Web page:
Jesus: Creator, Light, and Life

Why should we know Jesus? Billions of people around the world would say that we don’t need to. Many others would actively attempt to stop others from ever trying to know about Him. Yet, looking at the first 18 verses in the Book of John, it would appear that the author is trying with great effort to convince us that we should know Him. One might even conclude that, from the way the author communicates, nothing could be more important.

The question is even more serious when the context of the history in which these verses were written is taken into account. The Book of John wasn’t written to the people of modern society, which, for the most part, is largely accepting or at least tolerant of any kind of belief. Certainly in the West, very few beliefs are actually dangerous to hold. Some might be unpopular to speak of or try to share, but rarely will anyone face persecution simply because they hold to a certain religion or worldview. Our world, however, was not the world in which the Gospel of John was written. Christianity back then wasn’t the “safe” religion most people understand it to be today. Under the reign of Domitian, the Roman emperor around the time of the gospel’s writing, Christians could be accused of their beliefs and imprisoned if they did not renounce Christ. Indeed, the longer Domitian held power, the worse he punished Christians in Rome who held to their convictions. In the face of all this, John still wrote his message: Jesus must be known.

What could John say that would convince someone that knowing Jesus was worth the trouble? He begins with a simple point: “In the beginning was the Word, and the Word was with God, and the Word was God. He was in the beginning with God. All things were made through Him, and without Him was not anything made that was made” (vs.1-3). Nothing in or out of the world was made without Him. To say it better, the entirety of existence depends on the Word of God, Jesus Christ. He is the active and powerful Word of God, completing everything which He is sent out by God to do. This is John’s key point in the prologue. Jesus is the pre-existent, self-existent God that made the universe. The entire book of John is devoted to witnessing to this point. He says in 20:31, “these are written so that you may believe that Jesus is the Christ, the Son of God…” But what does this offer to our original question? How does this show we need to know Christ? Because “by believing, you may have life in His name.” This is what John wants for people, no matter how dangerous their position in life is, so that they may have LIFE. But we only gain that life when we believe in the Creator of that life.

I’m drawn to the words of Colossians 1:15-17, “He is the image of the invisible God, the firstborn of all creation. For by Him all things were created, in heaven and on earth, visible and invisible, whether thrones or dominions or rulers or authorities – all things were created through Him and for Him. And He is before all things, and in Him all things hold together.” Not only was creation made through Him, but it was made for Him. Everything in the world exists to show that Christ is the greatest, above everything else. One may ask, “but what about us? Surely we’re important, if not as individuals then at least as members of humanity. We have an intrinsic value even as individuals, so how do we relate to Christ? I thought the Bible taught that no one is greater than anyone else.” My question to that fictitious question asker is this: are you part of the “all things” mentioned in verse 17? If so, congratulations! You were created to show His greatness! I wish I had the time and space to say more, but may it suffice to say this: It is the essential purpose of man to show that “in everything, [Christ is] preeminent” (v.18). No greater achievement can be made than to show the ultimate worth of God in Christ.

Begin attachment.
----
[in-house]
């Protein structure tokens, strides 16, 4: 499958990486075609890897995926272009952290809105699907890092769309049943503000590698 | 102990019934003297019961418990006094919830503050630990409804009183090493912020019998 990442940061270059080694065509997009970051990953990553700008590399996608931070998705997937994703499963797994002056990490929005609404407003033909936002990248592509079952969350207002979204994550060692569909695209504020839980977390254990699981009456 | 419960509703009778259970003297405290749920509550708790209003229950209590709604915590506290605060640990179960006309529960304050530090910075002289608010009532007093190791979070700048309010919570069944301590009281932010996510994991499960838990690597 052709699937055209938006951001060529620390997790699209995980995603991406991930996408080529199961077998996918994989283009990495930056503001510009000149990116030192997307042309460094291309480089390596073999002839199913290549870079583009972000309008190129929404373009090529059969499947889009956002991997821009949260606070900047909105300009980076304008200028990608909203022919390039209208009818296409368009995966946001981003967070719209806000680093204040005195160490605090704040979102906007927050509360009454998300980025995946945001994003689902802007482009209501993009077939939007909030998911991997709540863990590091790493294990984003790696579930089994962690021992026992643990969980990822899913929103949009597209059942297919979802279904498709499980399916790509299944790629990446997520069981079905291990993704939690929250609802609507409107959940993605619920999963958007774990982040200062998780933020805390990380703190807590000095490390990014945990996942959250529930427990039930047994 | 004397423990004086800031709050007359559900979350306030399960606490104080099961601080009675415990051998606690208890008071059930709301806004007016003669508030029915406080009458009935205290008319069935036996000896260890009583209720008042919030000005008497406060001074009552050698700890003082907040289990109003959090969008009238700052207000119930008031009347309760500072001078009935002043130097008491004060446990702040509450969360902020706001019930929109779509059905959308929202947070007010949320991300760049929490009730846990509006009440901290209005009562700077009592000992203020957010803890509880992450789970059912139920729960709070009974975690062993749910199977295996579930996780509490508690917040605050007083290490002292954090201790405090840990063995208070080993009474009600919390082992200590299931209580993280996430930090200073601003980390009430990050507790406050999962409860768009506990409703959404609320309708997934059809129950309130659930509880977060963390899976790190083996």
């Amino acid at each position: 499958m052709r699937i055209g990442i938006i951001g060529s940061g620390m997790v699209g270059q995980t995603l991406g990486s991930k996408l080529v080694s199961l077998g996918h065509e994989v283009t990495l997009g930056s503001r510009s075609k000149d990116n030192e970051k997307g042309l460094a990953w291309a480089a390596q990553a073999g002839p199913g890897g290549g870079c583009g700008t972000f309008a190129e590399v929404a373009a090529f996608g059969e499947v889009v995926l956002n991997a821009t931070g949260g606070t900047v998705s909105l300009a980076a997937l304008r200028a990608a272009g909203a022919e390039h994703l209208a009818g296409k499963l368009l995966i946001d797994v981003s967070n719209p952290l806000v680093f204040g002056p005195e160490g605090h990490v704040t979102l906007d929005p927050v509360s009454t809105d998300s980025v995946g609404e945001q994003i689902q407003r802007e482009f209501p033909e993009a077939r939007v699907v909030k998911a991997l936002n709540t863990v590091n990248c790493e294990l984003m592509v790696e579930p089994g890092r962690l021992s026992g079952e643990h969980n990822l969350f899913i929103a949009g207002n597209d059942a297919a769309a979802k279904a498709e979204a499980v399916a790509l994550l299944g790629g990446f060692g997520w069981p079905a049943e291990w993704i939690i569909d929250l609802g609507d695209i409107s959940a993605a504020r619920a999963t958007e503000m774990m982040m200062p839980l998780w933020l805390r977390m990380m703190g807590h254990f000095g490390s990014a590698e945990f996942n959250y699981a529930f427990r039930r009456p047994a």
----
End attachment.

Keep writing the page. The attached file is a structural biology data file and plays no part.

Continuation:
But Christ is not just Creator. John continues, “In Him was life, and the life was the light of men. The light shines in the darkness, and the darkness has not overcome it” (vs.4-5). What more can be said? As dark as the world may appear at times, it has not overcome the light. Indeed, it cannot. Keep in mind that this was written after Christ had been crucified. If there was any point at which darkness had overcome light, Christ’s death would be it, yet John holds “the darkness has not overcome it.” Darkness had not overcome light before the crucifixion, it did not overcome it during the crucifixion, and it  certainly cannot overcome it after. Christ is light and life to everyone who believes, and through this light and life, we may be called “children of God” (v.12). This is echoed by Jesus in different words later in John 14:6, “I am the way, and the truth, and the life. No one comes to the Father except through me.”

Jesus is the Light in a world where the darkness is almost tangible. He is the Way when everything else fails and leads to an unfulfilled life. He is the Life and the creator of life.

So why should we know Jesus?

Because, frankly, nothing else in the world is worth knowing in comparison.



Encountering John: The Gospel in Historical, Literary, and Theological Perspective, Second Edition. Accessed September 11, 2016.